Members of the Dallas County Cattlemen’s Association met Sept. 11 at the O’Bannon Community Center in Buffalo and heard from three University of Missouri Extension specialists about “Surviving the Drought of 2018.”
With much needed rain in recent weeks, pastures are looking better. However, with hay in short supply and many parched pastures still recovering, the 84 producers in attendance received advice and suggestions for fall and winter feeding.
First to address the group was University of Missouri agriculture business specialist Wesley Tucker. He told the group that there are options for winter feeding. With a lot of the corn states predicting 200 plus bushels per acre, he said that feeding grain as a supplement will be cheaper than hay.
He urged producers, “Calculate the cost of a pound of protein and the cost of a pound of energy, and do what works best for you.”
Tucker mentioned that in normal years it would cost about $1.50 to feed a cow per day, but he estimates that this winter he thinks it will cost about $2.50 per head per day.
Next to talk to the group was agronomist Terry Halleran. He told the audience that “good farming practices pay off in a drought year.” He cautioned everyone to not panic and buy hay sight unseen. Also, buy by the ton, not by the bale. Halleran said to be careful where you feed if you don’t know what’s in the hay. He told cattlemen to probe purchased hay and soil test now to strengthen pastures as the No. 1 thing robbed from the ground is phosphorus, not lime.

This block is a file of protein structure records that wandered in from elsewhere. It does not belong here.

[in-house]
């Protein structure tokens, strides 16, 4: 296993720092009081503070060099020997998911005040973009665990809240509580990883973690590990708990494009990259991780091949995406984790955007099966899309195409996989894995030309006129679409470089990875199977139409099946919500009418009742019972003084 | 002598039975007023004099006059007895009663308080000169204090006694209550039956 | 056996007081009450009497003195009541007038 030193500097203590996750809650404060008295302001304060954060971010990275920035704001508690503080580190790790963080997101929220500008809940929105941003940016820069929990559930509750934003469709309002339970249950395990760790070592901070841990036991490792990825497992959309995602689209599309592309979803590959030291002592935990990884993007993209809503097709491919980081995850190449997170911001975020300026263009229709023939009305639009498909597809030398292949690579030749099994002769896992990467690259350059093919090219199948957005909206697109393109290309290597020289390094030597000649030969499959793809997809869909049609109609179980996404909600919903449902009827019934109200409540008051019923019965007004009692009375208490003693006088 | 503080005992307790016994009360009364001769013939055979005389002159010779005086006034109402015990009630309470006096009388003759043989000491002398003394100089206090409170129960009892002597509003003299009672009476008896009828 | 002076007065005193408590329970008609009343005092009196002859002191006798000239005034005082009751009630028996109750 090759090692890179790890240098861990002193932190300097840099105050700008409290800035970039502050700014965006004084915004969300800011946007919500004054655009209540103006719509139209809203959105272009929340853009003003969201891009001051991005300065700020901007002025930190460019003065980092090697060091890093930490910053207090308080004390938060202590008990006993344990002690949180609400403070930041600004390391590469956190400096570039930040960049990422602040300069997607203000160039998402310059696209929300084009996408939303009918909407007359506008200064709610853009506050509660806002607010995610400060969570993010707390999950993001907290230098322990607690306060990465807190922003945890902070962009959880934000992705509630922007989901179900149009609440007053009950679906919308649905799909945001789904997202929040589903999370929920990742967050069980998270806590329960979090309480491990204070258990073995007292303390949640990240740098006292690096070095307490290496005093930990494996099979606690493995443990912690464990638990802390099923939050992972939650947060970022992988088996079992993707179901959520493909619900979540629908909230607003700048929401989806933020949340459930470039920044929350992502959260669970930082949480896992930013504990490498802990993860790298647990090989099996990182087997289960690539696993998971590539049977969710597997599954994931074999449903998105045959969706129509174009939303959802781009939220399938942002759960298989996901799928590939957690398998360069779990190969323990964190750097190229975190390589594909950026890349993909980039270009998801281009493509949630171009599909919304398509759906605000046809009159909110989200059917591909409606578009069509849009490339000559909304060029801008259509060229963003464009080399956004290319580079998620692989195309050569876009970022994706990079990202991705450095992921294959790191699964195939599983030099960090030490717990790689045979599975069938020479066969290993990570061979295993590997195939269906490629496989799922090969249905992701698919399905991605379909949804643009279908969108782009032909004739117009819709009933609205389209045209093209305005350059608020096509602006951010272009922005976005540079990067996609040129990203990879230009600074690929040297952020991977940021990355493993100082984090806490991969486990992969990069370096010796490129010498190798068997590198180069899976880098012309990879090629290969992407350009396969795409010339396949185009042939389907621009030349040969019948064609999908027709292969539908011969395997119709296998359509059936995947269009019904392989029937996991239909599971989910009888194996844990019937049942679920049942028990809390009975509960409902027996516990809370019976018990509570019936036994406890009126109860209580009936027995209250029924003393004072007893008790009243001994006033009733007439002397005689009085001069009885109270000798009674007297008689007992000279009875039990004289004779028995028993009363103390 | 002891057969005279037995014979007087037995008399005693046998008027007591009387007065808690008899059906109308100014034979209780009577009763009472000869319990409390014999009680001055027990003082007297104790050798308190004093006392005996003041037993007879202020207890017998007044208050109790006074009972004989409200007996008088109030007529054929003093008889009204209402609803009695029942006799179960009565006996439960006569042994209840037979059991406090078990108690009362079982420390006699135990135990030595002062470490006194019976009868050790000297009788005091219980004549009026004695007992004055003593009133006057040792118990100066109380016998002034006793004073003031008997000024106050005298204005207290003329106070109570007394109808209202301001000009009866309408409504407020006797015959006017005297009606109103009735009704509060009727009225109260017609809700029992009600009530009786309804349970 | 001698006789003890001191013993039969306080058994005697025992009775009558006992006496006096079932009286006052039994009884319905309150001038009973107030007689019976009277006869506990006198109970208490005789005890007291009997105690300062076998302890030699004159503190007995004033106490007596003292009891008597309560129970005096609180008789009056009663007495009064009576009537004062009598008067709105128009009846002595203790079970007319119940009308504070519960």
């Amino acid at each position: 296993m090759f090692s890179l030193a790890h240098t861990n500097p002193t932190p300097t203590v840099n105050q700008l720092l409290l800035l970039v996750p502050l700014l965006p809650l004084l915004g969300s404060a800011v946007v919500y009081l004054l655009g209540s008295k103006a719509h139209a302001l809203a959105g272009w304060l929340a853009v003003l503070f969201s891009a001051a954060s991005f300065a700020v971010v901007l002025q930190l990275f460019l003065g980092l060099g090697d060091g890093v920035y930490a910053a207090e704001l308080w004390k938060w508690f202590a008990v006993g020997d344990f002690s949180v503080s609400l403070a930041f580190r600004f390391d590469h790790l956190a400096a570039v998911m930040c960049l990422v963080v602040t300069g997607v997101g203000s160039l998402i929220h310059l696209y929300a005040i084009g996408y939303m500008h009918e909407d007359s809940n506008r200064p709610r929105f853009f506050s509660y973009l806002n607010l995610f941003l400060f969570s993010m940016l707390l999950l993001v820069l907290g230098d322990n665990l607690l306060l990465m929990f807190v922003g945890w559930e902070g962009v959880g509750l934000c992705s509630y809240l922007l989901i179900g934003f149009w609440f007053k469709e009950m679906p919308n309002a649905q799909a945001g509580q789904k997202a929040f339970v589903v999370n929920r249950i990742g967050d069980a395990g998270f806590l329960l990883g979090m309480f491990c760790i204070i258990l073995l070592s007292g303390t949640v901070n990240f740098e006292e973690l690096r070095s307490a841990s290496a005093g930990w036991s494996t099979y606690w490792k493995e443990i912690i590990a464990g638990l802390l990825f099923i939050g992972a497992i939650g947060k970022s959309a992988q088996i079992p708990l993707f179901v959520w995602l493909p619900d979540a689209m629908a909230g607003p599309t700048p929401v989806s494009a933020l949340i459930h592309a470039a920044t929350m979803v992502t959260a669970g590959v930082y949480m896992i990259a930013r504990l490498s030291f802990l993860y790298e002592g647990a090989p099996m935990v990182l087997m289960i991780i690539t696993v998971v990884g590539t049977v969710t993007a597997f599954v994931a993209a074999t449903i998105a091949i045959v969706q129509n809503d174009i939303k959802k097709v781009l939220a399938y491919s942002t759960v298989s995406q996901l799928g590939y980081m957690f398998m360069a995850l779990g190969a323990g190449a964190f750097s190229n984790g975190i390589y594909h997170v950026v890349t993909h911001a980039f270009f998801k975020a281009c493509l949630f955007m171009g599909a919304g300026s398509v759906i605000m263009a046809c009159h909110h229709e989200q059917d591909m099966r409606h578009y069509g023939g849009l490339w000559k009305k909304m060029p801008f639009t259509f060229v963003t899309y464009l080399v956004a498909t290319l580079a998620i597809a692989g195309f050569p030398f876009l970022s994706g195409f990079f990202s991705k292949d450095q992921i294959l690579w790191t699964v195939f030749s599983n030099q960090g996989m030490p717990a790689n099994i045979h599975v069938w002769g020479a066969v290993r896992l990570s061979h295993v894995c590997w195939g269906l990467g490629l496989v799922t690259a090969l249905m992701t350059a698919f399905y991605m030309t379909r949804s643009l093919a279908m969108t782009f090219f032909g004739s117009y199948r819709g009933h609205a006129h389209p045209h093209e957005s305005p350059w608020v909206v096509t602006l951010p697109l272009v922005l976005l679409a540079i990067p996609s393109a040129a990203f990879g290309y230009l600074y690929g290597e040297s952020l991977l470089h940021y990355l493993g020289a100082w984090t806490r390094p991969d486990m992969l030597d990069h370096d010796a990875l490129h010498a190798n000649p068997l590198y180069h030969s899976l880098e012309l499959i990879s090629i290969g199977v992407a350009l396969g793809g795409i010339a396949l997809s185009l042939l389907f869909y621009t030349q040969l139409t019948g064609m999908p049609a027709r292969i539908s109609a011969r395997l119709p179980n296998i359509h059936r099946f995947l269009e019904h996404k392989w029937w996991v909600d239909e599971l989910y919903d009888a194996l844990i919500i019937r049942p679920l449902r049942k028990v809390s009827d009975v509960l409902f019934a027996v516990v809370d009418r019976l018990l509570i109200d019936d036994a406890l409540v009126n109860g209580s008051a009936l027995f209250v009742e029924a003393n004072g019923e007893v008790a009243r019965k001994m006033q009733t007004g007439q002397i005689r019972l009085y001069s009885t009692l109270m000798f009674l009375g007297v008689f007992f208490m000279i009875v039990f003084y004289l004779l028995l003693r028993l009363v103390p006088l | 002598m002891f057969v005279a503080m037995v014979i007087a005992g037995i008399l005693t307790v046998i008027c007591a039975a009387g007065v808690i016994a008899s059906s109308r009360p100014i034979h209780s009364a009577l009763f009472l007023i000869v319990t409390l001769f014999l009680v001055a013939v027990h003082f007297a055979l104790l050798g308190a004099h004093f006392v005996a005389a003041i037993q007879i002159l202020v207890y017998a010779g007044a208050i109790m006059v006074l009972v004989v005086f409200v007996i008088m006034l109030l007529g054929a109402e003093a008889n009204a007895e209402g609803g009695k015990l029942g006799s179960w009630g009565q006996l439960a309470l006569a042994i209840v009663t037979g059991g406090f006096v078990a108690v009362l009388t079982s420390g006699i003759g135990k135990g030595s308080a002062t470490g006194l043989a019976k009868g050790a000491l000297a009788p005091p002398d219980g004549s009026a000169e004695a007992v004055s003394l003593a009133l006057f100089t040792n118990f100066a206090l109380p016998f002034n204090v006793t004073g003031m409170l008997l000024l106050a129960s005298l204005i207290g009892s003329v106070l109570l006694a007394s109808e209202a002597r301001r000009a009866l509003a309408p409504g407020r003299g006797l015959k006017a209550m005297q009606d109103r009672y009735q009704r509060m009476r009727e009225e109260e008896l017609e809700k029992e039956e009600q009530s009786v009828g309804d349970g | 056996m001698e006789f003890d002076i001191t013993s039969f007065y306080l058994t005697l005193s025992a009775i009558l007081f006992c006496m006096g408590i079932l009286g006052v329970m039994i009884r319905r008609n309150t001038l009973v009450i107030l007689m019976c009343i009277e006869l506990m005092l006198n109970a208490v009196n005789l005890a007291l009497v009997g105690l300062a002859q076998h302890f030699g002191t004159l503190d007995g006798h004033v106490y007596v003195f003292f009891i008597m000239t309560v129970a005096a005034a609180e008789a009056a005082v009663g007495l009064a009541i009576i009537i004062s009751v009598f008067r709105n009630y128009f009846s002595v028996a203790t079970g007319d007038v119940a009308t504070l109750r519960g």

Livestock specialist Andy McCorkill gave tips about weaning of fall calves early at 150 days if forage is short. He said he thinks cows can get by on 10 pounds of hay a day if producers supplement with byproducts, such as grain or alfalfa hay. He recommended pregnancy checking and culling cows for the four “O’s” — anything open, old, ornery or other (such as bad feet, udders, etc.).
Earlier that evening the group enjoyed sloppy Joe sandwiches and hot dogs furnished by Billy Bolch of Stoutland, where he and his wife raise Scottish Highland cattle. Bolch is also a dealer for Lewis Cattle Oilers. He displayed one of his oilers and gave a brief presentation about his products. He uses red diesel mixed with permethrin, and a 45-degree wick pumps the mixture out of an 8 1/2-gallon tank. He estimates it costs $4 per cow per month for fly control.
Also speaking at the meeting was John Crawford, representing state Sen. Sandy Crawford and state Rep. Jeff Knight. Both are DCCA members and strong advocates for agriculture. DCCA is very proud to have sponsored two local youth to attend the recent Sho-Me Beef Leadership Conference, which was held in southeast Missouri and coordinated by the Missouri Cattlemen’s Association. Buffalo FFA students Devyn Rackley and Mackenzie Gann gave an excellent presentation about their trip and thanked DCCA for sponsoring them.
Sixteen DCCA members volunteered recently to work in the Beef House at the Missouri State Fair. DCCA members also cooked for two days at the annual Southwest Missouri Celtic Festival. Next on the schedule will be firing up the grill for the Fair Grove Heritage Reunion at the end of September, and members also will work in the OEF Beef House during FarmFest.
The next membership meeting will be held Oct. 9 at the O’Bannon Community Center.
For more information about DCCA or joining the Missouri Cattlemen’s Association, contact Lynette Miller at (417) 733-2078 or Pam Naylor at (417) 345-8330.